The class of Honours awarded in Bachelor’s degrees is usually determined by calculation of an aggregate mark based on performance across the modules at Levels 5 and 6, (which correspond to the second and third year of full-time attendance).
Level 6 modules contribute 70% of the aggregate mark and Level 5 contributes 30% to the calculation of the class of the award. Classification of integrated Master’s degrees with Honours include a Level 7 component. The calculation in this case is: 50% Level 7, 30% Level 6, 20% Level 5. At least half the Level 5 modules must be studied at the University for Level 5 to be included in the calculation of the class.
All other qualifications have an overall grade determined by results in modules from the final level of study. In Master’s degrees of more than 200 credit points the final 120 points usually determine the overall grading.
The University employs over 1,000 suitably qualified and experienced academic staff - 59% have PhDs in their subject field and many have professional body recognition.
Courses are taught by staff who are Professors (25%), Readers, Senior Lecturers (18%) or Lecturers (57%).
We require most academic staff to be qualified to teach in higher education: 82% hold either Postgraduate Certificates in Higher Education Practice or higher. Most academic staff (81%) are accredited fellows of the Higher Education Academy (HEA) - the university sector professional body for teaching and learning. Many academic and technical staff hold other professional body designations related to their subject or scholarly practice.
The profiles of many academic staff can be found on the University’s departmental websites and give a detailed insight into the range of staffing and expertise. The precise staffing for a course will depend on the department(s) involved and the availability and management of staff. This is subject to change annually and is confirmed in the timetable issued at the start of the course.
Occasionally, teaching may be supplemented by suitably qualified part-time staff (usually qualified researchers) and specialist guest lecturers. In these cases, all staff are inducted, mostly through our staff development programme ‘First Steps to Teaching’. In some cases, usually for provision in one of our out-centres, Recognised University Teachers are involved, supported by the University in suitable professional development for teaching.
Figures correct for academic year 2019-2020.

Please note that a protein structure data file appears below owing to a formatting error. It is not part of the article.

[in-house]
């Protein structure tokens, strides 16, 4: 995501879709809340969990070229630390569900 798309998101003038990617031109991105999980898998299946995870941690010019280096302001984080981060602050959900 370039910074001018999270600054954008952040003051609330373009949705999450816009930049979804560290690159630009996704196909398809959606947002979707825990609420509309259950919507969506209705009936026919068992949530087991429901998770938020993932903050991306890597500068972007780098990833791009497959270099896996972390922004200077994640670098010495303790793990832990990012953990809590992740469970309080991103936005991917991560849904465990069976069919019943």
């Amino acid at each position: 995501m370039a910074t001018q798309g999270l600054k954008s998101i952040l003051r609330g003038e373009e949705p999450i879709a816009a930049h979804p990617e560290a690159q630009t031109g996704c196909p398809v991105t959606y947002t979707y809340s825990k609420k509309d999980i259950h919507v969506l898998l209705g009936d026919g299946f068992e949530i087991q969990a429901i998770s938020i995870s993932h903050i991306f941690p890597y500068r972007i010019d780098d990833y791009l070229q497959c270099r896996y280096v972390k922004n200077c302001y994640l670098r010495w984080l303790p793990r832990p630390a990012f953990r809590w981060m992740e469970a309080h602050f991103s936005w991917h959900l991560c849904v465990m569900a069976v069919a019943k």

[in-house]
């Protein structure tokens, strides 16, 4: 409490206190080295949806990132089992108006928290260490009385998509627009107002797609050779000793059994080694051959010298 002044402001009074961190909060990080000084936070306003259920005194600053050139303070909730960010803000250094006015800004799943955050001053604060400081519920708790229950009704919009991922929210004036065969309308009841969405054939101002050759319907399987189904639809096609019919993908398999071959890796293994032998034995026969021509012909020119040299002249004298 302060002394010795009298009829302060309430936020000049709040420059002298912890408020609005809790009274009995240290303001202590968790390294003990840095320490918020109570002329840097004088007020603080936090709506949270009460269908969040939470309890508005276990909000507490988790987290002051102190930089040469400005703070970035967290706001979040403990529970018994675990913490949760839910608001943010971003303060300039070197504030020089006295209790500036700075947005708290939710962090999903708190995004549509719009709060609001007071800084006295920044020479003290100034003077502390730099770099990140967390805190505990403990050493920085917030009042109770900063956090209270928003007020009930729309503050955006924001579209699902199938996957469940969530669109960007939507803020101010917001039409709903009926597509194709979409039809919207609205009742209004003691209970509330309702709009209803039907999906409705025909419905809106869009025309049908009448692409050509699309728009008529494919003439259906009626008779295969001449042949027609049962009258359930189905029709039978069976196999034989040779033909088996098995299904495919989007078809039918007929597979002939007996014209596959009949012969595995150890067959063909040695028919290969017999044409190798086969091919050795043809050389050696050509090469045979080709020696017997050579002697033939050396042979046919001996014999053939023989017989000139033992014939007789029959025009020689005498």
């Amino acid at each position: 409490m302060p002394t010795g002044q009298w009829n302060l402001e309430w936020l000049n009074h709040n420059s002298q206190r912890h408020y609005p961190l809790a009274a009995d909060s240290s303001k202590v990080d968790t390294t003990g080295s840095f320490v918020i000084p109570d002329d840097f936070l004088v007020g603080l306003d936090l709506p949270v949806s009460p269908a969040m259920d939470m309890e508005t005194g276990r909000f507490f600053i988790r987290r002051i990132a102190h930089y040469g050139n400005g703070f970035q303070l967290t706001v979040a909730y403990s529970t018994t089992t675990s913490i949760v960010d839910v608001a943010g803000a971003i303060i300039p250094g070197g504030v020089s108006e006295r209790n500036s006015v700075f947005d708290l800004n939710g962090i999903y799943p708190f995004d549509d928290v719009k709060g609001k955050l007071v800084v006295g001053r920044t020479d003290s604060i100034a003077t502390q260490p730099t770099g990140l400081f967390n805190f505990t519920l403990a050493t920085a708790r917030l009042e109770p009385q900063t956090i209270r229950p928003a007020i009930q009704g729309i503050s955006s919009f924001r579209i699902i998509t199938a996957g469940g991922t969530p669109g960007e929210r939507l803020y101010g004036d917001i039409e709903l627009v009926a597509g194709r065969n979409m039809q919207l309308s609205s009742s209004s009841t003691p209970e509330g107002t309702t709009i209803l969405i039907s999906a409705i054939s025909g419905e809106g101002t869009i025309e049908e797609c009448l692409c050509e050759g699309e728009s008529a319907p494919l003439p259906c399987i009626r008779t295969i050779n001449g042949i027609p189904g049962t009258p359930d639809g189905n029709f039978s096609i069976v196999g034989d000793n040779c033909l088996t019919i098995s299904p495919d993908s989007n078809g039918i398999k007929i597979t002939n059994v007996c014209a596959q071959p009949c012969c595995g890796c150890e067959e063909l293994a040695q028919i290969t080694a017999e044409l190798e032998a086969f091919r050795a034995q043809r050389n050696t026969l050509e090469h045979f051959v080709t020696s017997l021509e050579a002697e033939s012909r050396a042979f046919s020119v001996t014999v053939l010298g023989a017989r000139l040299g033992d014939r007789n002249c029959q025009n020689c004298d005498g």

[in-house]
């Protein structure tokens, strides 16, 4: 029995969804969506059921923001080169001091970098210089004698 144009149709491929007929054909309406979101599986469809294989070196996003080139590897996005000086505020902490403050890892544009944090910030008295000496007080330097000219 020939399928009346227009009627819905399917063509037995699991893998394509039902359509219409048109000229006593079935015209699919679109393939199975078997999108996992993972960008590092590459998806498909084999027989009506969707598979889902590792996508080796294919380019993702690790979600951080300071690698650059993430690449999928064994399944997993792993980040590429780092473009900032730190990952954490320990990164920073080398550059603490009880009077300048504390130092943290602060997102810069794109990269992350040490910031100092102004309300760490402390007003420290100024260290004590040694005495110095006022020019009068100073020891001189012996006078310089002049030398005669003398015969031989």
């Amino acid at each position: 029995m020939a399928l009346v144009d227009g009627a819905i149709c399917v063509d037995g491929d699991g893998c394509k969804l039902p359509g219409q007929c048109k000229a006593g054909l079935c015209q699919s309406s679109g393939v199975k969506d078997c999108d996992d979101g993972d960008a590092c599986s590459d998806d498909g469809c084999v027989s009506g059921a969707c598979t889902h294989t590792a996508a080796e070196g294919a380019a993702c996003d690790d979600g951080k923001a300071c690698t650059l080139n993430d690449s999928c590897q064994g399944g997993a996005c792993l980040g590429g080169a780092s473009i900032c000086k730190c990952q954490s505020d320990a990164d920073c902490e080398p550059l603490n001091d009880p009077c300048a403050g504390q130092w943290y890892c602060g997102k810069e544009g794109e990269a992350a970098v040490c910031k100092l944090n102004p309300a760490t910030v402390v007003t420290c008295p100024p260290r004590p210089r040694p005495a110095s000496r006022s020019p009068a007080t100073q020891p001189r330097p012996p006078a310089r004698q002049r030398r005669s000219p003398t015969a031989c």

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Here is a guide to the subjects studied on this course.
Courses are continually reviewed to take advantage of new teaching approaches and developments in research, industry and the professions. Please be aware that modules may change for your year of entry. The exact modules available and their order may vary depending on course updates, staff availability, timetabling and student demand. Please contact the course team for the most up to date module list.
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This module provides opportunities to learn in an interprofessional context. Students will acquire skills for both academic and practice based learning. It will provide them with an opportunity to acquire knowledge and skills on issues relating to professional practice and personal development within a supportive environment.
This module provides students with the fundamental understanding of human anatomy, physiology and physics of sound to enable subsequent learning on communication and swallowing disorders.
This module will enable the student to develop an understanding of a range of communication-driven difficulties in children. The student will draw on their background knowledge of developmental foundations, linguistics and anatomy and physiology, as this applies to the communication needs of children. Students will apply their knowledge of linguistics, developmental foundations, anatomy and physiology from semester one to the analysis and interpretation of clinical data and in using this data to consider appropriate evidence-based management for children with SLCN.
This module enables the student to develop a sound knowledge of good practice for planning and delivering an appropriate service to children with speech, language and communication (SLC) and eating, drinking and swallowing (EDS) needs associated with neurodevelopmental disorders such as Autism Spectrum Disorder (ASD) and Intellectual Disability and other conditions such as Hearing Impairment and Cleft Palate and/or Velopharyngeal Dysfunction.
This module enables students to see how children actively contribute and shape their own development through meaningful interaction with others and how the study of atypical development and individual difference contributes to theory and practice. The health and educational settings within which assessment, diagnosis and intervention takes place forms the context for learning and teaching in this module.
This module aims to introduce and develop the skills of the SLT student in the area of linguistic transcription and analysis with particular consideration of communication difficulties. Through practical and experiential learning opportunities the student will develop the core skills essential for gathering linguistic data to facilitate deductive and analytical thinking in this area.